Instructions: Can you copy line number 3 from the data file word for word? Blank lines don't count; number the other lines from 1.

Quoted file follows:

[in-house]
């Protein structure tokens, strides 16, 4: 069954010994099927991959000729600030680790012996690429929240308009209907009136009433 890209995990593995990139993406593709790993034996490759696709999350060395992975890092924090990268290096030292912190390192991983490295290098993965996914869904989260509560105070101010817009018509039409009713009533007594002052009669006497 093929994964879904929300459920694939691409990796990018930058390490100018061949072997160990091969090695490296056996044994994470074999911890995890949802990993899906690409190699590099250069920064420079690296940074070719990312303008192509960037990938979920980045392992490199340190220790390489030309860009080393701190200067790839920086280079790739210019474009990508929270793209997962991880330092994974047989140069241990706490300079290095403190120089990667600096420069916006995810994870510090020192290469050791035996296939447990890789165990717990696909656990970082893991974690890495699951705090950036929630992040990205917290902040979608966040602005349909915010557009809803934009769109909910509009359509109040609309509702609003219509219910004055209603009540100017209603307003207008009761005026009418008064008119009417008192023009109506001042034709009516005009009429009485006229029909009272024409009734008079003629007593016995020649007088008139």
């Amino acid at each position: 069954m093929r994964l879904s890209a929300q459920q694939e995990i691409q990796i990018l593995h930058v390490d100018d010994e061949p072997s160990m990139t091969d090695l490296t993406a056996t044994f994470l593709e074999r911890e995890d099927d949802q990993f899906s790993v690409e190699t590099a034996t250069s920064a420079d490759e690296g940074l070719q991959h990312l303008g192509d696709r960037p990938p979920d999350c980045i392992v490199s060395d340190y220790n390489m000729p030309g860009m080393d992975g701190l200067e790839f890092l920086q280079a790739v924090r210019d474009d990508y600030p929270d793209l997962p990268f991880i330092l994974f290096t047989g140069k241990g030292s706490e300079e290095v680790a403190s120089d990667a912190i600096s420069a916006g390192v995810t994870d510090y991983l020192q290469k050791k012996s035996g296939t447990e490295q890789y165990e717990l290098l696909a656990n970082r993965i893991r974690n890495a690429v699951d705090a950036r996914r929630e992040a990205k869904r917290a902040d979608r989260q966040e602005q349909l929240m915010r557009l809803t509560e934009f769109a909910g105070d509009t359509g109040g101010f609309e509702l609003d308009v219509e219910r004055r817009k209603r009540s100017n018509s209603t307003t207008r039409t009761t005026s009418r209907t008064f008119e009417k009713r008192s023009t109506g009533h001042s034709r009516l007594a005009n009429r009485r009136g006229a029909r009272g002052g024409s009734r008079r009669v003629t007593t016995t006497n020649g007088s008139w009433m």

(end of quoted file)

């Amino acid at each position: 069954m093929r994964l879904s890209a929300q459920q694939e995990i691409q990796i990018l593995h930058v390490d100018d010994e061949p072997s160990m990139t091969d090695l490296t993406a056996t044994f994470l593709e074999r911890e995890d099927d949802q990993f899906s790993v690409e190699t590099a034996t250069s920064a420079d490759e690296g940074l070719q991959h990312l303008g192509d696709r960037p990938p979920d999350c980045i392992v490199s060395d340190y220790n390489m000729p030309g860009m080393d992975g701190l200067e790839f890092l920086q280079a790739v924090r210019d474009d990508y600030p929270d793209l997962p990268f991880i330092l994974f290096t047989g140069k241990g030292s706490e300079e290095v680790a403190s120089d990667a912190i600096s420069a916006g390192v995810t994870d510090y991983l020192q290469k050791k012996s035996g296939t447990e490295q890789y165990e717990l290098l696909a656990n970082r993965i893991r974690n890495a690429v699951d705090a950036r996914r929630e992040a990205k869904r917290a902040d979608r989260q966040e602005q349909l929240m915010r557009l809803t509560e934009f769109a909910g105070d509009t359509g109040g101010f609309e509702l609003d308009v219509e219910r004055r817009k209603r009540s100017n018509s209603t307003t207008r039409t009761t005026s009418r209907t008064f008119e009417k009713r008192s023009t109506g009533h001042s034709r009516l007594a005009n009429r009485r009136g006229a029909r009272g002052g024409s009734r008079r009669v003629t007593t016995t006497n020649g007088s008139w009433m």